- Physical Description: 1 online resource (1 video file, approximately 104 min.) : digital, .flv file, sound
- Publisher: [San Francisco, California, USA] : Kanopy Streaming, 2014.
Title from title frames.
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Originally produced by Cinema Libre Studio in 2010.
The end of poverty? is a daring, thought-provoking and very timely documentary by award-winning filmmaker, Philippe Diaz, revealing that poverty is not an accident. It began with military conquest, slavery and colonization that resulted in the seizure of land and other natural resources as well as in forced labor. Today, global poverty has reached new levels because of unfair debt, trade and tax policies -- in other words, wealthy countries exploiting the weaknesses of poor, developing countries. The End of Poverty? asks why today 20% of the planet's population uses 80% of its resources and consumes 30% more than the planet can regenerate? Can we really end poverty under our current economic system? Think again. Filmed in the slums of Africa and the barrios of Latin America, The end of poverty? features expert insights from: Nobel prize winners in economics, Amartya Sen and Joseph Stiglitz; acclaimed authors Susan George, Eric Toussaint, John Perkins, Chalmers Johnson; university professors William Easterly and Michael Watts; government ministers such as Bolivia's Vice President Alvaro Garcia Linera and the leaders of social movements in Brazil, Venezuela, Kenya and Tanzania. It is produced by Cinema Libre Studio in collaboration with the Robert Schalkenbach Foundation. Reviews "A sort of "An inconvenient truth" for global economicsa powerful description of how Western policies since colonialism have subjugated Third World countries." - Charles Masters, The Hollywood Reporter It's become conventional to blame the culture and climate of poor countries and poor people, at least in part, for their own plight, as if corrupt dictatorships, ethnic warfare and raw-material economies were somehow intrinsic to Africa and Latin America. Diaz's film argues that all those things were the result of a lengthy historical process. Africa's dysfunctional and often anti-democratic regimes definitely aren't helping matters, for example, but they themselves -- along with the dire poverty they can't manage -- were produced by the European and North American powers' relationship to the global South, from 16th-century colonization right through 21st-century globalization. What's most profound, and also most controversial, in this analysis is the question of how much this pattern of exploitation continues today." - Andrew O'Hehir, Salon.com " "A fascinating history lesson showing that the world's wealth disparity began with the Europeans' military conquest of other continents, enslavement of indigenous people and colonization that resulted in the seizure of land, minerals and other resources, and forced labor, and that it continues today due to the existence and enforcement of unfair debt, trade and tax policies." - Jennifer Merin, About.com "It's an eye-opening work, a persuasive and compelling argument you don't usually hear about on what is terribly wrong with our global financial system and the poverty it produces around the world." - Dimitirs Angelidis, Epsilon Magazine written and directed by Philippe Diaz narrated by Martin Sheen.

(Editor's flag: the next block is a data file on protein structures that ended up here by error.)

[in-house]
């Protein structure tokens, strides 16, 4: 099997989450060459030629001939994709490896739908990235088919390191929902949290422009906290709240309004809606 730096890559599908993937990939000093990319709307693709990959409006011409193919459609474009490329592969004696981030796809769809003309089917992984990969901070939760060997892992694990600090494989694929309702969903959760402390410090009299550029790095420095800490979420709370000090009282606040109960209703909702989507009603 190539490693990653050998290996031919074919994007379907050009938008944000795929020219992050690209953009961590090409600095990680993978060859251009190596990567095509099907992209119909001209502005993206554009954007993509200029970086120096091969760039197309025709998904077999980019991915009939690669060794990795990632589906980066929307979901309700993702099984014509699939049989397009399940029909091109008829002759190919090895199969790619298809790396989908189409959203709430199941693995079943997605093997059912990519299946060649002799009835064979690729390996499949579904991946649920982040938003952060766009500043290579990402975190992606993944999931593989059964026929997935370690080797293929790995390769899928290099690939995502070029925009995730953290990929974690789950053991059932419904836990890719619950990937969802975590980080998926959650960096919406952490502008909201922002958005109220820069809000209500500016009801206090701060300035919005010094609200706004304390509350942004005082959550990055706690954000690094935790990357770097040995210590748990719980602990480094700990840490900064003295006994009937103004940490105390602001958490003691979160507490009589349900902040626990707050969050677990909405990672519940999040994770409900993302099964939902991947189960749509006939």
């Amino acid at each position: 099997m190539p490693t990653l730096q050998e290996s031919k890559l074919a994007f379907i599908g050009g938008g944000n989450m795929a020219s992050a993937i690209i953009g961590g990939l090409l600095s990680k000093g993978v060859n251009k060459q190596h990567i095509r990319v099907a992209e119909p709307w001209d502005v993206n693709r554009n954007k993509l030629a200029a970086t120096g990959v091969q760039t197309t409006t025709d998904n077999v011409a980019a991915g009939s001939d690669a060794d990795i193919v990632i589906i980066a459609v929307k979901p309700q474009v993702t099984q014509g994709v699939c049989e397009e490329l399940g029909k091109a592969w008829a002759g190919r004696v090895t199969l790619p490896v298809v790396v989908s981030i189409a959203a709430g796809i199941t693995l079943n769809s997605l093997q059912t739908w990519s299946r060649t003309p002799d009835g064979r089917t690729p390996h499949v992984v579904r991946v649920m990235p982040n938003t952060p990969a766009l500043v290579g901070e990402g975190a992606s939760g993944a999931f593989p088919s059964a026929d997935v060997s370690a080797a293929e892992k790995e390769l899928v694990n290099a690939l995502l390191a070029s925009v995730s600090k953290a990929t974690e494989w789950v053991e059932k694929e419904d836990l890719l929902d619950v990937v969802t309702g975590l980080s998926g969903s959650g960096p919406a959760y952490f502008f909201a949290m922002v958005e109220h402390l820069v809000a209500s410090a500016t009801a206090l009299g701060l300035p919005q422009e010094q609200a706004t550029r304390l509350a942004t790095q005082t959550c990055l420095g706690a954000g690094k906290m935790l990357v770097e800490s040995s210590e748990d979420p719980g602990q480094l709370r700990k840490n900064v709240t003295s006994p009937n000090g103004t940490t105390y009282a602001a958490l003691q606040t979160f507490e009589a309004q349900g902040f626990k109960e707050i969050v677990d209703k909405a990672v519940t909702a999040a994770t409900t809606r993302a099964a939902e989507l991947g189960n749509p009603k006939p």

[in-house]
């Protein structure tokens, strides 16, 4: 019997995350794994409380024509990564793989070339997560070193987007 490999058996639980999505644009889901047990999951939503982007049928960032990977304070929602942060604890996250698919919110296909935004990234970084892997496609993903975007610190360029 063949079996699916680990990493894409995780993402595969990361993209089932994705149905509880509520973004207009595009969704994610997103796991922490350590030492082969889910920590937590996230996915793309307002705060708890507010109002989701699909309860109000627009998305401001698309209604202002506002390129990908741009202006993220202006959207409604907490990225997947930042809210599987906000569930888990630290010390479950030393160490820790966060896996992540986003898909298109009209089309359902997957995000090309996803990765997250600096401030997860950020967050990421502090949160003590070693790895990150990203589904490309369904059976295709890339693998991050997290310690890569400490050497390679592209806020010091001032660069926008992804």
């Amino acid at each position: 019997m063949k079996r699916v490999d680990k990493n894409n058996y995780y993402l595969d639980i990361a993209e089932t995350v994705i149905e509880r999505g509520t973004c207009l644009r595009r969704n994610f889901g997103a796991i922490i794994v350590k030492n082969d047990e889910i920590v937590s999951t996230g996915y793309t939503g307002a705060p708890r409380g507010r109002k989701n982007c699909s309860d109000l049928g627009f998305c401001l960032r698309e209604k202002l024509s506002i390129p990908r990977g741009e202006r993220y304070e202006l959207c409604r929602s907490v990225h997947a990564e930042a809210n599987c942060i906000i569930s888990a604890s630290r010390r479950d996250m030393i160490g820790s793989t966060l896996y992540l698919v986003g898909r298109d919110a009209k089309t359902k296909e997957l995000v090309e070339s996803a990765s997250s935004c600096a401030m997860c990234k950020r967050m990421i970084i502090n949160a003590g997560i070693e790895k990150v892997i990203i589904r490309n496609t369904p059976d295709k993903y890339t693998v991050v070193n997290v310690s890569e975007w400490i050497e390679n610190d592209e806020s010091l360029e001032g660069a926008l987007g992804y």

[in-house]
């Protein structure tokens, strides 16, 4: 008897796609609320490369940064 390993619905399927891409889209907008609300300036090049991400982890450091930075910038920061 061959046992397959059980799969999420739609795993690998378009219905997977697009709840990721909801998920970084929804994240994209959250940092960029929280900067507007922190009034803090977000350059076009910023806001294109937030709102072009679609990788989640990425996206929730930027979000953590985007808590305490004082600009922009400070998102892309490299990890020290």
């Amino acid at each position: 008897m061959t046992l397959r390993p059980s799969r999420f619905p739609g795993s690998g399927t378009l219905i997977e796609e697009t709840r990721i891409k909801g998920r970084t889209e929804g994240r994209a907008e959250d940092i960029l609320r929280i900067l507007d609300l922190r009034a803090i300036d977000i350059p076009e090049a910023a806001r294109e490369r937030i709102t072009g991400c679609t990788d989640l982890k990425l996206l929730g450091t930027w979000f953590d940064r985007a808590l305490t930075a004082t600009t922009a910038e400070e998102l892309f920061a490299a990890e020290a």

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Mode of access: World Wide Web.
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